Chant at Masses mandated for US diocese

A US bishop has directed that all parishes in his diocese will be chanting some parts of the Mass by 2020.

Marquette Bishop John Doerfler wrote a letter to priests in his diocese in January spelling out what he wants.

The Kyrie, Sanctus and Agnus Dei will be sung and the Communion antiphon will be chanted.

An approved diocesan hymnal will be implemented by 2017, with other hymnals forbidden.

A series of liturgical music workshops and seminars will be offered in the meantime to get parishes on board.

Bishop Doerfler told the National Catholic Reporter that the musical initiative is intended to promote Pope Francis’s emphasis on evangelisation.

“Music is a key part of the Sunday liturgy,” he said, arguing that if fallen-away or potentially new Catholics experience good music at Mass, they will be more likely to return.

Bishop Doerfler’s predecessor in Marquette, Bishop Alexander Sample, had been critical of some contemporary church music.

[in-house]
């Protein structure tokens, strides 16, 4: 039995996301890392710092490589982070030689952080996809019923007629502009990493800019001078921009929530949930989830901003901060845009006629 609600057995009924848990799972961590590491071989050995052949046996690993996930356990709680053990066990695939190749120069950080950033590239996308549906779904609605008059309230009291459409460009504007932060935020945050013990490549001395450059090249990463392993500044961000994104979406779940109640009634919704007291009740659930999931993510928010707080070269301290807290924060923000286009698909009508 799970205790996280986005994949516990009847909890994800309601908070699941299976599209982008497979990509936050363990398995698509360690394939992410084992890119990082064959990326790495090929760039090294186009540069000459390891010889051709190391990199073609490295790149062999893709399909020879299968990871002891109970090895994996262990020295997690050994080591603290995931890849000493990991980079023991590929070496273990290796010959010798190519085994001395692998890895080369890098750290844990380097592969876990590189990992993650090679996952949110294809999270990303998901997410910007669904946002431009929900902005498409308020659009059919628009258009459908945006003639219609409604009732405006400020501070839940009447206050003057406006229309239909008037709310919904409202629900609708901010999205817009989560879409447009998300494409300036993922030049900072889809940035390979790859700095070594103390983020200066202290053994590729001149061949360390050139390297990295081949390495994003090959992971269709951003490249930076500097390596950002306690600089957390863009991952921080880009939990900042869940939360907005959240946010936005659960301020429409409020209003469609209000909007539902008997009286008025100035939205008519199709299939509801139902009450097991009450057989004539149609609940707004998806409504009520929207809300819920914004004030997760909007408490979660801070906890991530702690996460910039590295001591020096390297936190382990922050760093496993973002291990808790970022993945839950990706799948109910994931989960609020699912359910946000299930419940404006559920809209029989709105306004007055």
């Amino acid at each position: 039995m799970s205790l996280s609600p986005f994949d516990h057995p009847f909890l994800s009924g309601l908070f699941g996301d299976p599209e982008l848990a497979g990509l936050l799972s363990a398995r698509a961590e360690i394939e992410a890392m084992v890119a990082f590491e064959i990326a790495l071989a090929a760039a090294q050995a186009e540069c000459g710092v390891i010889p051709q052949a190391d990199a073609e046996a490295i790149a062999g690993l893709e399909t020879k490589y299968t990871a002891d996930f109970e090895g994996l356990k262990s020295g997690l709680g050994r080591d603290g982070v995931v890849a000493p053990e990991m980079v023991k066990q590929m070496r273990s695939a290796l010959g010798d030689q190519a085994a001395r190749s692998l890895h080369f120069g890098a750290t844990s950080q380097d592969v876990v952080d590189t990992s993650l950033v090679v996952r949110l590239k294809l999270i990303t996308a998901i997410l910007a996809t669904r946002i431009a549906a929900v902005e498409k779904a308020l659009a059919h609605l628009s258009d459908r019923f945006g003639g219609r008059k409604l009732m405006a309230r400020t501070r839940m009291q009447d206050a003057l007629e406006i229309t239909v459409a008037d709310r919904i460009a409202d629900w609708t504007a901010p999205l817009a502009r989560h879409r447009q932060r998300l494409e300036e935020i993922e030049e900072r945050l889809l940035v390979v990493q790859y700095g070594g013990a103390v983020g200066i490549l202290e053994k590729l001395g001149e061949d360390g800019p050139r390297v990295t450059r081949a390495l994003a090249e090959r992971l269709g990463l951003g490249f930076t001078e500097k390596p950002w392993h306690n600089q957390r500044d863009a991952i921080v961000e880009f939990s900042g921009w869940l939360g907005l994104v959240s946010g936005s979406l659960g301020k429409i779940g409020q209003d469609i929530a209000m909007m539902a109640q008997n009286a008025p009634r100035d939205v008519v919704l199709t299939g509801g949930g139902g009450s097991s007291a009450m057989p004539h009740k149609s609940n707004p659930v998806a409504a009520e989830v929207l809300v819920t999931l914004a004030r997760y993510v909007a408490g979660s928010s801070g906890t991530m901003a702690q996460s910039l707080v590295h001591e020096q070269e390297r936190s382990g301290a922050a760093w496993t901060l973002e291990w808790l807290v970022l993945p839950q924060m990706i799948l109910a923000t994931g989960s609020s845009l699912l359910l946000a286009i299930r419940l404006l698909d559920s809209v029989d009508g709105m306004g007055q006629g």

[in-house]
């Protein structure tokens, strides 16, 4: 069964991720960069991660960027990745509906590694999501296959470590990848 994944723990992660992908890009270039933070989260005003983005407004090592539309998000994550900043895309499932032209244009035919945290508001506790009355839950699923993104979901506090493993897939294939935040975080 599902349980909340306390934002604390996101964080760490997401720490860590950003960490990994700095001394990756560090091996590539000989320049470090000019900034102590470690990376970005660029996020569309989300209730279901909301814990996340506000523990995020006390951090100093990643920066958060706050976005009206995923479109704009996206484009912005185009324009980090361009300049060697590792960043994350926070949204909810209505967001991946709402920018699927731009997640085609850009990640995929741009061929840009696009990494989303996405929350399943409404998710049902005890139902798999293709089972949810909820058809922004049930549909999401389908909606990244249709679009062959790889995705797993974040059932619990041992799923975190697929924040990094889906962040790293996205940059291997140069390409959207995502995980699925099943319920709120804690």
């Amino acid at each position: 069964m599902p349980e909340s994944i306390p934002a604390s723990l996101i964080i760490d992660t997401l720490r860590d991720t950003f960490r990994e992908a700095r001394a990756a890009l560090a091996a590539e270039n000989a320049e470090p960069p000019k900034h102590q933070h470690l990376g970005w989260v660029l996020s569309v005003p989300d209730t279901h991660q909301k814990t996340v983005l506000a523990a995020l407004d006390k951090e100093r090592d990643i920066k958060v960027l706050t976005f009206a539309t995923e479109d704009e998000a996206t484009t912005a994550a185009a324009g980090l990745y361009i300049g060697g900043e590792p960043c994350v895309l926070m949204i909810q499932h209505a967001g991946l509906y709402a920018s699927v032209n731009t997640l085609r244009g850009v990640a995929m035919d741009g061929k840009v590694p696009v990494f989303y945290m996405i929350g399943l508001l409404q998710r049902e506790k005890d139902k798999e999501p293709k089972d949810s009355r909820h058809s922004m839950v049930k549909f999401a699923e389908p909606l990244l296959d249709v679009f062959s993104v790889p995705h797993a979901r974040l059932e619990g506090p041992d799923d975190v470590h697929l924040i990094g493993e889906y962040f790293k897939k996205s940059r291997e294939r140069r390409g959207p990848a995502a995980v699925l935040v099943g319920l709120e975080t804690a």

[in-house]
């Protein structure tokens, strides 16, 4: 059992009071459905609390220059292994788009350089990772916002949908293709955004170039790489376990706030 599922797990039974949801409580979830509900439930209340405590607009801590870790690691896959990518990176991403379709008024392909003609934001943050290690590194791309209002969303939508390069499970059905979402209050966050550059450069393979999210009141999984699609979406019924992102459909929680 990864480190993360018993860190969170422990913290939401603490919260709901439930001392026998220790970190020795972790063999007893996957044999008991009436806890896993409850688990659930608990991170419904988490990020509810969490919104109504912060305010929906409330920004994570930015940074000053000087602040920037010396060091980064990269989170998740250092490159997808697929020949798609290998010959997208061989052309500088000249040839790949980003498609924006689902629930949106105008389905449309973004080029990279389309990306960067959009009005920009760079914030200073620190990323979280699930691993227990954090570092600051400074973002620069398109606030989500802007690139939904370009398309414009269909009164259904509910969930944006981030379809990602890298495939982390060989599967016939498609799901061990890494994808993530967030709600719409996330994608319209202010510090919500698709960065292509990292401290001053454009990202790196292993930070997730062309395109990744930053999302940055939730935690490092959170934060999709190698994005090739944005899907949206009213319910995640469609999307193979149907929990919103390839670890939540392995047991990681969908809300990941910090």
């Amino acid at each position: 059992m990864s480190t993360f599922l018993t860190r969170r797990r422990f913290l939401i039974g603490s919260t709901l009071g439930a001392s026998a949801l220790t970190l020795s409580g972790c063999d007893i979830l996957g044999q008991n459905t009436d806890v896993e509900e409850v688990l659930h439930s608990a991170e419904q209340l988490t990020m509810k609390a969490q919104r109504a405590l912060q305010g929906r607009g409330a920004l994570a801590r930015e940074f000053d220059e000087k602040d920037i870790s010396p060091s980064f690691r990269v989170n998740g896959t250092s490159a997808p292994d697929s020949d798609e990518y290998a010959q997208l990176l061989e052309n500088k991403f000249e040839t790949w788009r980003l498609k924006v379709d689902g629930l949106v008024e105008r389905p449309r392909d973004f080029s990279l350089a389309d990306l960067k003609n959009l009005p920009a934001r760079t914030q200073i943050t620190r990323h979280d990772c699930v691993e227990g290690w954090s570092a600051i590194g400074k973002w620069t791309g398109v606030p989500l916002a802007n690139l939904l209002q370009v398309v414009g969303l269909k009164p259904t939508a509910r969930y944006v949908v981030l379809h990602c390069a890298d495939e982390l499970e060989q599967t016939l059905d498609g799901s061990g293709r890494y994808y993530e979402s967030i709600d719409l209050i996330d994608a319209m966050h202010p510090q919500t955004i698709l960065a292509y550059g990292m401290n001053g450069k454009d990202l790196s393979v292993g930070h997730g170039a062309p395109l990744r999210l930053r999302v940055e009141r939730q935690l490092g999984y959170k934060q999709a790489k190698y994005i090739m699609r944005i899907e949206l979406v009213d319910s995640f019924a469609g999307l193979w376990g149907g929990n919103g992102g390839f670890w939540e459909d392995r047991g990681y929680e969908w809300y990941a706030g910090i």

In a 2013 pastoral letter, Bishop Sample stated: “Some hymns in approved hymnals, music issues and misallettes do not reflect Catholic theology and should not be used.”

Bishop Doerfler said his proposed Marquette hymnal will include about 300 pieces, ranging from traditional favourites such as “Holy God, We Praise Thy Name”, Gregorian chant-style antiphons, and more contemporary pieces such as “Be Not Afraid.”

“We are not banning music,” he said. His goal, rather, is “to enhance what parishes are already doing.”

The addition of chant will improve liturgical music in the diocese and it is accessible in style for even the smallest of parishes, said Bishop Doerfler.

Benedictine Fr Anthony Ruff, a liturgical music expert, appreciates Gregorian chant, but he questioned whether small parishes will have the resources to do chant well.

He also questioned whether a diocese can gather together copyrights for a hymnal from publishers who have their own products to promote.

Fr Ruff suggested that dioceses look to the US bishops’ 2007 document “Sing to the Lord” as the basis for reflection on liturgical music.


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